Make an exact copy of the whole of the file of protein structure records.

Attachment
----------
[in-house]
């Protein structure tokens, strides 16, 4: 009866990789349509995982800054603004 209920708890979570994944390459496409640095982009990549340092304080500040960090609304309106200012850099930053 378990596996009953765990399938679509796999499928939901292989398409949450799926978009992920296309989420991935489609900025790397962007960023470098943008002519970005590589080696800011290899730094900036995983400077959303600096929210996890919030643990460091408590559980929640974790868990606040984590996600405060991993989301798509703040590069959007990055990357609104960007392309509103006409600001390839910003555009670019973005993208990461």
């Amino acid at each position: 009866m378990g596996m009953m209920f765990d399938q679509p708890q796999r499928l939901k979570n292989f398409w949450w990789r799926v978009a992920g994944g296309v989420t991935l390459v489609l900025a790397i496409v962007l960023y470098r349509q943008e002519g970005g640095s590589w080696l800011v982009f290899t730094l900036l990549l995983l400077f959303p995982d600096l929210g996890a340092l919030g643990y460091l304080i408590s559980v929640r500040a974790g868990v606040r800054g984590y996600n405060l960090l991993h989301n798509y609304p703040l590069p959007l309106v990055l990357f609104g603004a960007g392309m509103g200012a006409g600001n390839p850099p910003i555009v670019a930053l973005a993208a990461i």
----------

[in-house]
């Protein structure tokens, strides 16, 4: 009866990789349509995982800054603004 209920708890979570994944390459496409640095982009990549340092304080500040960090609304309106200012850099930053 378990596996009953765990399938679509796999499928939901292989398409949450799926978009992920296309989420991935489609900025790397962007960023470098943008002519970005590589080696800011290899730094900036995983400077959303600096929210996890919030643990460091408590559980929640974790868990606040984590996600405060991993989301798509703040590069959007990055990357609104960007392309509103006409600001390839910003555009670019973005993208990461």
């Amino acid at each position: 009866m378990g596996m009953m209920f765990d399938q679509p708890q796999r499928l939901k979570n292989f398409w949450w990789r799926v978009a992920g994944g296309v989420t991935l390459v489609l900025a790397i496409v962007l960023y470098r349509q943008e002519g970005g640095s590589w080696l800011v982009f290899t730094l900036l990549l995983l400077f959303p995982d600096l929210g996890a340092l919030g643990y460091l304080i408590s559980v929640r500040a974790g868990v606040r800054g984590y996600n405060l960090l991993h989301n798509y609304p703040l590069p959007l309106v990055l990357f609104g603004a960007g392309m509103g200012a006409g600001n390839p850099p910003i555009v670019a930053l973005a993208a990461i």